Mademoiselle Chanel: A Novel – C W Gortner
From French laundrywoman’s daughter to legendary couturier, Coco Chanel’s life was as dramatic as the iconic fashions she created. By the time she died aged 87 in 1971, Chanel had revolutionised fashion, built an international empire and become one of the most influential and controversial figures of the 20th century.
C. W. Gortner, best known for his enthralling 16th century Tudor novels, gets to the heart of this ambitious, enigmatic woman in a stunning novel that imagines both Chanel’s rags-to-riches career and her complex, sometimes tragic, private life. For Gortner, a former fashion executive from San Francisco, it was ‘a labour of love’ and the realisation of a long-held ambition. His fascination with fashion and the personalities who create it has never abated and the opportunity to write about Chanel’s rise to fame was a dream come true.
And the fulfilment of his dream pays dividends in a vibrant, seductive story packed with guts and glamour, passion and pain, whisking us away to Coco’s tough childhood, her meteoric rise to fame, the personal tragedies that left their scars, and her fraternisation with the Nazis during the wartime occupation of Paris.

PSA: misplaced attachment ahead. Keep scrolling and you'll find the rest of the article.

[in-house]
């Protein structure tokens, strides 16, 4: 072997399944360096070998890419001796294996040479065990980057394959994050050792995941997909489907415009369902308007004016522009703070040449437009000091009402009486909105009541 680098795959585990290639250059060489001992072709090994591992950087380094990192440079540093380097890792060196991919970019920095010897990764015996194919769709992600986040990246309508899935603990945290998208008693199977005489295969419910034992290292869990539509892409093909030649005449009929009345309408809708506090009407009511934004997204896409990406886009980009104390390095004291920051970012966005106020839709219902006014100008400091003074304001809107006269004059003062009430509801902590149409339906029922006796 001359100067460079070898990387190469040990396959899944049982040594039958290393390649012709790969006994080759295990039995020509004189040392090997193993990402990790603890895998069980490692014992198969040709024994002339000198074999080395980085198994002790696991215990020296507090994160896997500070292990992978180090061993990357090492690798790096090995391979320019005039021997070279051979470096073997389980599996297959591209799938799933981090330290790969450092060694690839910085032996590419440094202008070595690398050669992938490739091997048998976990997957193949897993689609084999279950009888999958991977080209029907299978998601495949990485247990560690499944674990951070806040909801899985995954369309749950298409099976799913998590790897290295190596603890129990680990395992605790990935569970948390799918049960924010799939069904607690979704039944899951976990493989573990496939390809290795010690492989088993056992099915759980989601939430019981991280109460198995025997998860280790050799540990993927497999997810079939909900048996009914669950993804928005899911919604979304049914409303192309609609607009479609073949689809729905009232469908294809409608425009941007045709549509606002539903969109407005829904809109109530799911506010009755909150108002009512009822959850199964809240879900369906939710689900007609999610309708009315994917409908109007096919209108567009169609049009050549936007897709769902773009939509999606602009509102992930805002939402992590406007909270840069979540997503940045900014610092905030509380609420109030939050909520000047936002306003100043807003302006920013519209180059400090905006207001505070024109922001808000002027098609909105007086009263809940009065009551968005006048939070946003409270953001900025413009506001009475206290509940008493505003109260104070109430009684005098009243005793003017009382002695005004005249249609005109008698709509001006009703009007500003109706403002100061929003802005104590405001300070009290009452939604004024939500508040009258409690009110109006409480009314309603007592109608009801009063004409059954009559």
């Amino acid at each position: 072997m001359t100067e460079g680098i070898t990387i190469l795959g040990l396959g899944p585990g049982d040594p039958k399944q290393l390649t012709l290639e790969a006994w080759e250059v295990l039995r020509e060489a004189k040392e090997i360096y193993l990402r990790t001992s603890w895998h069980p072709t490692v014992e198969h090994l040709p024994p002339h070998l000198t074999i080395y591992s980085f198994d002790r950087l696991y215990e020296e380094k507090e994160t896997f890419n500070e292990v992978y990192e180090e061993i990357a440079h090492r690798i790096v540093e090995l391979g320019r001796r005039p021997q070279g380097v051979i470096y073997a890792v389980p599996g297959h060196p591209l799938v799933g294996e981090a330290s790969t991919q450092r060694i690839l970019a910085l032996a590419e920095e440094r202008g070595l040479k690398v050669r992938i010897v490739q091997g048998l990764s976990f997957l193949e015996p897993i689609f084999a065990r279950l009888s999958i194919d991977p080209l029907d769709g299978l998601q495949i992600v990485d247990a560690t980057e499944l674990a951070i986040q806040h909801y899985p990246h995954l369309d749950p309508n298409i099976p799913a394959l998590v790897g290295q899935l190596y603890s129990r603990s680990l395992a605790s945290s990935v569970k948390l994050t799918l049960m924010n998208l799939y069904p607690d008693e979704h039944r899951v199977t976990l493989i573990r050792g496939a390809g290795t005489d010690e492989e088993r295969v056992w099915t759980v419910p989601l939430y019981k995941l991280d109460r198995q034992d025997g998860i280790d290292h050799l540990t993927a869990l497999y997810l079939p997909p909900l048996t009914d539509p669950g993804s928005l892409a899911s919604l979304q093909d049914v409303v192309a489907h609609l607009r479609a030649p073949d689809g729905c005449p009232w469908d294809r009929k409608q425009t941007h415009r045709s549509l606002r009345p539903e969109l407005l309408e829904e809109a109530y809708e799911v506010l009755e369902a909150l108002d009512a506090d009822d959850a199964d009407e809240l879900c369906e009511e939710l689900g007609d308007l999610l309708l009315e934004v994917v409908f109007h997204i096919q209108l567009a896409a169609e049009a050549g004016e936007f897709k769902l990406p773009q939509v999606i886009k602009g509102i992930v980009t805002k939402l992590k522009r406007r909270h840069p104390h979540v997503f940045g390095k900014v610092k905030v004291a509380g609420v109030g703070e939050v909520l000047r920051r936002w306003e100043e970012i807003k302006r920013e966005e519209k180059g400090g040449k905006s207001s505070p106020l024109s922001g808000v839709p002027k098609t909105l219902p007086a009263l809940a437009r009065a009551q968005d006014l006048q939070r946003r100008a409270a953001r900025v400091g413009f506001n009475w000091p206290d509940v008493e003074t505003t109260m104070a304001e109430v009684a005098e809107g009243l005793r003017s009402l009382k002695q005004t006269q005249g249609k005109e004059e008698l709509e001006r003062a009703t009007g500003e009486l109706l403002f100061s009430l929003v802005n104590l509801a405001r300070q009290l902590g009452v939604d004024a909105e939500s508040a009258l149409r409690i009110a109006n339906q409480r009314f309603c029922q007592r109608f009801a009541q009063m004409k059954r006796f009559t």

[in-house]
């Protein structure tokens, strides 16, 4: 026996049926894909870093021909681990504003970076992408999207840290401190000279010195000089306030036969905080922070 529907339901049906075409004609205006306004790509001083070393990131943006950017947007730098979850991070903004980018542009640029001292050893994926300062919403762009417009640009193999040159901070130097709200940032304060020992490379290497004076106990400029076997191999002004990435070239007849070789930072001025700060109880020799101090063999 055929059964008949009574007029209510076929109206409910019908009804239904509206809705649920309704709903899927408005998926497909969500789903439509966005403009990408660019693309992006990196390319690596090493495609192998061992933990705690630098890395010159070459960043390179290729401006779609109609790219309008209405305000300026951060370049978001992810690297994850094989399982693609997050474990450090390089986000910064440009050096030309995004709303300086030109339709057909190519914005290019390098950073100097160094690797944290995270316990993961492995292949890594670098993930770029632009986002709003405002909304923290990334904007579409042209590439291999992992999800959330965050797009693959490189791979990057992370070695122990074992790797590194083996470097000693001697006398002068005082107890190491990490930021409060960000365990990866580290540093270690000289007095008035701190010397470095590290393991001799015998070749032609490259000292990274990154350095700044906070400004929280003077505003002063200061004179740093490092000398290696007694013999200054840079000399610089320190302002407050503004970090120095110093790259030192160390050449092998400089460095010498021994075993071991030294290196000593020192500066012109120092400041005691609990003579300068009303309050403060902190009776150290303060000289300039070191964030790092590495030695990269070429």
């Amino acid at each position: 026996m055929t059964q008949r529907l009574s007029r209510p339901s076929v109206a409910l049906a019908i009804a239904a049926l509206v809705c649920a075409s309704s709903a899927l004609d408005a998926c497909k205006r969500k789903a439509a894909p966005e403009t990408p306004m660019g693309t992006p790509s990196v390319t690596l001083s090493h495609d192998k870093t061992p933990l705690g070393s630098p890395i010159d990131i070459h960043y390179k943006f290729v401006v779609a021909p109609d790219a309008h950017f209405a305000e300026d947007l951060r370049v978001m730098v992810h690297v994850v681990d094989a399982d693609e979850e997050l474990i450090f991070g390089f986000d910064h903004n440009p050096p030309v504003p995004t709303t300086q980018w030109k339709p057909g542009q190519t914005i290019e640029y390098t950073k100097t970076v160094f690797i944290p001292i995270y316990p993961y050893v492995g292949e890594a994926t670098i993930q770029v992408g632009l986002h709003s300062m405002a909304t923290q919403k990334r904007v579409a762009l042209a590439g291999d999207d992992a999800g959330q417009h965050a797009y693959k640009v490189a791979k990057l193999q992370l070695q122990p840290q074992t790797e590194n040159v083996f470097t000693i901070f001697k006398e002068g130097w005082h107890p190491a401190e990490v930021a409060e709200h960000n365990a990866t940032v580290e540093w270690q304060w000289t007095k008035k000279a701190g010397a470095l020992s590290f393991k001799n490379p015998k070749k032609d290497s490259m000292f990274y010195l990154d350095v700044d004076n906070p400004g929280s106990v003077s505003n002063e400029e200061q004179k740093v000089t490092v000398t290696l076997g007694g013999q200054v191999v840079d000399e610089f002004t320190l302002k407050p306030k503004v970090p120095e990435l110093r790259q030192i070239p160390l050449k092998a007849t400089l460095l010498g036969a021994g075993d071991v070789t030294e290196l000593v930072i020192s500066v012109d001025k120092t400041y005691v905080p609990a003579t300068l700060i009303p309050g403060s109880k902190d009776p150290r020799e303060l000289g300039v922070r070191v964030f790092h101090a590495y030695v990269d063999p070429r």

Born into rural poverty, Gabrielle Chanel and her siblings are left at the mercy of their cold-hearted aunts when their beloved mother dies and their father walks out on them. The girls are dispatched to the convent orphanage of Aubazine in central France where the sisters nurture Gabrielle’s exceptional sewing talent. ‘A skill like this can save you,’ one of the nuns tells her, little realising that it will propel the wilful young woman into a life far removed from the drudgery of her childhood.
Released from her schooling, Gabrielle transforms herself into Coco, creating stylish hats by day and at night singing in a smart coffee bar in Moulins, where the petite brunette burns with an incandescence that catches the eye of store heir Étienne Balsan who launches her fashion career.
This is an exciting novel not just for readers fascinated by Coco and her remarkable career but as a revealing insight into those extraordinary people who overcome the highest hurdles to reach their potential and make an indelible mark on history.
Wicked Games – Sean Olin
Let us lead with this – Don’t judge a book by its cover and do not take on board the negative reviews that seem to surround this book. We nearly passed on reading this book after seeing many a 1-star-rating, and thank goodness we didn’t listen to the mainstream all jumping on board the ‘negative train’.
This is not a lusty teenage romance full of empty-headed characters; in fact, it’s far closer to being a psychological thriller of the Abigail Haas variety. It’s frightening. It’s engaging. It has well-developed characters. Being a teen makes most people experience the edge of insanity from time to time and I think Olin shows that, and then proceeds to show how someone can cross the line bit by bit every day.